3. A page or link that says WOU has access to the article via OnDemand. You will either be able to order the article yourself by following the on-screen prompts, or the library may need to order it for you, depending on which option shows up.
  4. A note that WOU does not own the article, but that we can get it from another library if you fill out the WOU Interlibrary Loan form linked from the page.

Find out more about each of these scenarios and see screenshots of what they look like here: http://research.wou.edu/finditatwou

Learn about other countries with ‘A to Z the World’

Thinking about studying abroad? Taking a class with an international focus? Just want to learn about another country? A to Z the World is the database for you.

A to Z the World
Covering 175 countries and territories, A to Z the World is a great resource to learn about social and cultural customs, important travel and business information, and much more. It has a snapshot for each country – from Afghanistan to Zimbabwe – if you just want some quick info, or you can go into more depth on a variety of topics related to each country.

Get the full text – just click ‘Find it @ WOU’

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Sometimes full articles are available directly from the library databases, and you will see this icon:
PDF Full Text
But in many instances, there is no link to the full text of the article, and you only have the summary (or even just the citation information).  This is when you use the ‘Find it @ WOU’ button. It looks like this:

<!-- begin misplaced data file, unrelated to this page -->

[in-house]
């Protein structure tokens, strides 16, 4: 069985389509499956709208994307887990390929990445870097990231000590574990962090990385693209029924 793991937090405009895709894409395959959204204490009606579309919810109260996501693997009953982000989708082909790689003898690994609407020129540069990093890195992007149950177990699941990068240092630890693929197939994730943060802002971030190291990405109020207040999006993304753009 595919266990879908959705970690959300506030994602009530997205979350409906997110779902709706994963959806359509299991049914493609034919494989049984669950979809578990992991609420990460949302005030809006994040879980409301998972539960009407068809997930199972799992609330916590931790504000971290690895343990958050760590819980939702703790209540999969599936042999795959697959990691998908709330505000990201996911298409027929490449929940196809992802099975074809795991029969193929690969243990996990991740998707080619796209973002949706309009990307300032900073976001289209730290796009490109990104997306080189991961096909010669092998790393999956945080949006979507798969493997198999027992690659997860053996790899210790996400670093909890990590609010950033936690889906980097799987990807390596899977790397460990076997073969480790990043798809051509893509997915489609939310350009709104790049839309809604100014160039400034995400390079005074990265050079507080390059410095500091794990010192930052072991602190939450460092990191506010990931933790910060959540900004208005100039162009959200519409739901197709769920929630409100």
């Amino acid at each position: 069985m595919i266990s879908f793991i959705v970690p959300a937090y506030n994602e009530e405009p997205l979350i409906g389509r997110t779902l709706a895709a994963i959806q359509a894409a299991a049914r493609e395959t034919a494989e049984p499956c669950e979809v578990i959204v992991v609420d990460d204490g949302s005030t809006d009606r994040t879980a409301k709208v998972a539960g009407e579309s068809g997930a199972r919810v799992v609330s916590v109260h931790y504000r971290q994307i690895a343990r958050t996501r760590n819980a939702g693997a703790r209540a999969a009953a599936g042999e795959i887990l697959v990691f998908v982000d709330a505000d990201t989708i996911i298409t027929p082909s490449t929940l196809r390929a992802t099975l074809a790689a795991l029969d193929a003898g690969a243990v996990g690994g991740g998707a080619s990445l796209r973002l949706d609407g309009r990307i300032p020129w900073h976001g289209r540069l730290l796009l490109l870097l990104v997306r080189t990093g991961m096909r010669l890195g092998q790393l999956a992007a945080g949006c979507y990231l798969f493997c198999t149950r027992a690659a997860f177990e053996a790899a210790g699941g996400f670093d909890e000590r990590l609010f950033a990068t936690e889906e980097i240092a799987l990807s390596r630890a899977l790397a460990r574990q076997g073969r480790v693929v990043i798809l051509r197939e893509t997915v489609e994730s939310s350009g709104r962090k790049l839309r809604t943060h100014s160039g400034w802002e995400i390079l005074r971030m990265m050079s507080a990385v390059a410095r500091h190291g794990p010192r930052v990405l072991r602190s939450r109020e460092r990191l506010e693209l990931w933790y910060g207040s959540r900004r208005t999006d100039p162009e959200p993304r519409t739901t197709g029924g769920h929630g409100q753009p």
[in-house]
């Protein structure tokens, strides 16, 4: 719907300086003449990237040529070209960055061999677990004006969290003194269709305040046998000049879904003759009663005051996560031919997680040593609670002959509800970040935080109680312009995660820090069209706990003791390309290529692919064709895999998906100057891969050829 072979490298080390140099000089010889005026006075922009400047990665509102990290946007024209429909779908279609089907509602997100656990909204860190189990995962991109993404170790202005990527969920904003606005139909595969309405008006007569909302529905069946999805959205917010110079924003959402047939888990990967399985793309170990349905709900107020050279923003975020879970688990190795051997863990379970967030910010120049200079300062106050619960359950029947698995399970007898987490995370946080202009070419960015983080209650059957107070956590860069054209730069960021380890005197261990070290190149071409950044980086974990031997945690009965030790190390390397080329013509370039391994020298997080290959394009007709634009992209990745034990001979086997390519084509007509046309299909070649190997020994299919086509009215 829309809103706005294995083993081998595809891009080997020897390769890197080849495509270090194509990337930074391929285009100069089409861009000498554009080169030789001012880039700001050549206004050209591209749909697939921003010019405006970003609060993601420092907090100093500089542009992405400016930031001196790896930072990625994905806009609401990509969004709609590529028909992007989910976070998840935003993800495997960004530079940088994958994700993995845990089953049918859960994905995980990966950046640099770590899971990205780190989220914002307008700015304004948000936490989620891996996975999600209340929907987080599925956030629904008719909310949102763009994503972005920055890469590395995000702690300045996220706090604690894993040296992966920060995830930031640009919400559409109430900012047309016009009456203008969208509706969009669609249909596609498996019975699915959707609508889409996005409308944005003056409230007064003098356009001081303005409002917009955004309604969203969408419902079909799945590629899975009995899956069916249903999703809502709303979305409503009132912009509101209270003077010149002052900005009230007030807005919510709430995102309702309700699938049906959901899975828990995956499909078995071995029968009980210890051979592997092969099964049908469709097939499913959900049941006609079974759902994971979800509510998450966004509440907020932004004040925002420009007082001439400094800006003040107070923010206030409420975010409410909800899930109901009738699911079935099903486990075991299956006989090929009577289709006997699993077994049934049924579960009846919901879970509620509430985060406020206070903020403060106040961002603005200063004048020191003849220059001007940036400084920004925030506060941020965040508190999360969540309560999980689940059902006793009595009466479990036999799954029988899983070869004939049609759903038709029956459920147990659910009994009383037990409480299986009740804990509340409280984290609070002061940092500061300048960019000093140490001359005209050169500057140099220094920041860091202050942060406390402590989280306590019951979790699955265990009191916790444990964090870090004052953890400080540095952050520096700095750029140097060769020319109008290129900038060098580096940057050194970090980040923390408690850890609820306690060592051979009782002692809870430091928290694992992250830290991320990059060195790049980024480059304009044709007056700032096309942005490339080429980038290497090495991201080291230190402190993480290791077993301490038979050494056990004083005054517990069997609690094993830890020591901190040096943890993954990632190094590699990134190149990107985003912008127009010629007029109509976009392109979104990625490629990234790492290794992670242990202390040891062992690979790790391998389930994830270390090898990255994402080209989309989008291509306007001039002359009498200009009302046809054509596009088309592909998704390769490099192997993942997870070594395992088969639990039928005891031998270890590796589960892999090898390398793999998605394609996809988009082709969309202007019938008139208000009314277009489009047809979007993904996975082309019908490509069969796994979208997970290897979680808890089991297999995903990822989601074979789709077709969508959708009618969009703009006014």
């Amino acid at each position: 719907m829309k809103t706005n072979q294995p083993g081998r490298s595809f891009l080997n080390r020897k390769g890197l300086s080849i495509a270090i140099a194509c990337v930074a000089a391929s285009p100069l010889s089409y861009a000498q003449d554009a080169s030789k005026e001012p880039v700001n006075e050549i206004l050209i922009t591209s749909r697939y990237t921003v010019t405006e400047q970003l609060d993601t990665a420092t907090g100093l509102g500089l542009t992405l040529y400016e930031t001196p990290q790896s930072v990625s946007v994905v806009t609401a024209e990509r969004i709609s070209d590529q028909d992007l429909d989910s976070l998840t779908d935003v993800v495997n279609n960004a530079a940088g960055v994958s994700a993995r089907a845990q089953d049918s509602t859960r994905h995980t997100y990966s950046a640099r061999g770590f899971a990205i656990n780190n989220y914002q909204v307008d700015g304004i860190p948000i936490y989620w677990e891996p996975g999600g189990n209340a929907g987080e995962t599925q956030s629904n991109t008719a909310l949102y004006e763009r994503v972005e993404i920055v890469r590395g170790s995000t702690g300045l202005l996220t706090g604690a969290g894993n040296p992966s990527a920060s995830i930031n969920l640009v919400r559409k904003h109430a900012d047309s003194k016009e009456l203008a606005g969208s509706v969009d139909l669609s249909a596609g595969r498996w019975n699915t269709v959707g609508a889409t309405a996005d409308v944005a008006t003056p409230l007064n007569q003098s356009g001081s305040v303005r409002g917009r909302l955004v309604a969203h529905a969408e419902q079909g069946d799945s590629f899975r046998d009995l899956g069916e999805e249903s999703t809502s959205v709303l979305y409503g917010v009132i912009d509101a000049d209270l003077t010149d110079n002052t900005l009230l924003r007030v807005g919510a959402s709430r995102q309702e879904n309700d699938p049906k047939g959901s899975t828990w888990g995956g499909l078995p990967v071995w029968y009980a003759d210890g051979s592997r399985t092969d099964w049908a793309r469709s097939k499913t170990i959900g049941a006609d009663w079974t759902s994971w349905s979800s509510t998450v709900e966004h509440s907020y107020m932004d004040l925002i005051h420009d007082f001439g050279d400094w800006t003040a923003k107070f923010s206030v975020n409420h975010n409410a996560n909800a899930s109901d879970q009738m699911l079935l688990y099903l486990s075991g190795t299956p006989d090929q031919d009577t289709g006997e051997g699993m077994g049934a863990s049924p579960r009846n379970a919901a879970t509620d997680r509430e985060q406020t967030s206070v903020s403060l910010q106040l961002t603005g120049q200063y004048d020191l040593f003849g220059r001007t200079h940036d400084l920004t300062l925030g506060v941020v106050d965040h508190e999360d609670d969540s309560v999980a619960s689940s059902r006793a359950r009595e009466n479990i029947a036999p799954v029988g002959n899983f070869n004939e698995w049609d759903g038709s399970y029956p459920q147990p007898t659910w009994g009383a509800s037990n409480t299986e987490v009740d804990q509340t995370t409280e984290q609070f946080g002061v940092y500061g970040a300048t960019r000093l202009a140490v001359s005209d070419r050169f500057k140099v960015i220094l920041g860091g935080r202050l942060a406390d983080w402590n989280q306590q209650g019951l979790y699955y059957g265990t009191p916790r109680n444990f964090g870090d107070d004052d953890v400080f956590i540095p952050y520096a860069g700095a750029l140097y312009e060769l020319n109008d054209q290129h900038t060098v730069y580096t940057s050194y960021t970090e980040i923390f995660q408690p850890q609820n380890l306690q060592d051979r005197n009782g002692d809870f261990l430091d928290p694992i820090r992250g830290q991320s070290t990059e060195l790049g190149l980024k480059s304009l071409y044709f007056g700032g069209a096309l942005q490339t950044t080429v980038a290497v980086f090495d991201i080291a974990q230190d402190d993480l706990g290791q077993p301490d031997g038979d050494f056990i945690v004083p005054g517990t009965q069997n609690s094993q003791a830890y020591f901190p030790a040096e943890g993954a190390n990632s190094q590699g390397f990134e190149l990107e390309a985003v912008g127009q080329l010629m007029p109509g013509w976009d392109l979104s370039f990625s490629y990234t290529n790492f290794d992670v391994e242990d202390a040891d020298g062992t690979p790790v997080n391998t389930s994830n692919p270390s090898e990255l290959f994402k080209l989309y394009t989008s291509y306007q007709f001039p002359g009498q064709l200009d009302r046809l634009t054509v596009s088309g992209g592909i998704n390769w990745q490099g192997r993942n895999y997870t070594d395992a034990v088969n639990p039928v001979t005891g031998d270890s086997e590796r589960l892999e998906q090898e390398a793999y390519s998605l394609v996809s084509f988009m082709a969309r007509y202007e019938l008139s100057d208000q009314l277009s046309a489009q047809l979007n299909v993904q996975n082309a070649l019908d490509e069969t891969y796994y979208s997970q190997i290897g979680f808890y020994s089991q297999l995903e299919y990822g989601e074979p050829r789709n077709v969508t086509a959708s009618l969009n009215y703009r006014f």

Find it @ WOU
Just click it and you will be taken to a page with information about how to access the full text of your article.
Need more help? Check out our Find it @ WOU tutorial to discover the different ways we might link you to the full text in our electronic sources, to our print sources & Scan & Deliver service, to Articles OnDemand, and to Interlibrary Loan, as appropriate.

What do people think? Find poll results on your topic

Polling the Nations is an online database of public opinion polls containing the full text of 600,000+ questions and responses, from 18,000+ surveys and 1,700+ polling organizations, conducted from 1986 through the present in the United States and more than 100 other countries around the world. Questions cover politics and elections; big issues such as health care, education, and the environment; personal beliefs and household activities such as commuting, prayer and religion, and sleep habits; and opinions of prominent people. All the polls in the database used scientifically selected random samples.

Biography Reference Center

Biography Reference CenterBiography Reference Center serves up detailed and concise biographies, in full-text, from respected reference sources and magazine articles. In addition to searching by name for a known individual, you can discover notable people by searching fields or browsing categories. Search fields include profession or activity, nationality or U.S. ethnicity, gender, lifespan, and places of birth and death.  Over 30 genre categories cluster together people who have commonalities even when their professions diverge: for example, Activists & Reformers, Business Leaders, Obama Administration, or World War II.

Need statistics to support your thesis?

logo for ProQuest Statistical InsightProQuest Statistical Insight provides data from agencies of the federal government, major international intergovernmental organizations, professional and trade organizations, commercial publishers, independent research organizations, state government agencies, and universities. It’s a single search across many authoritative sources.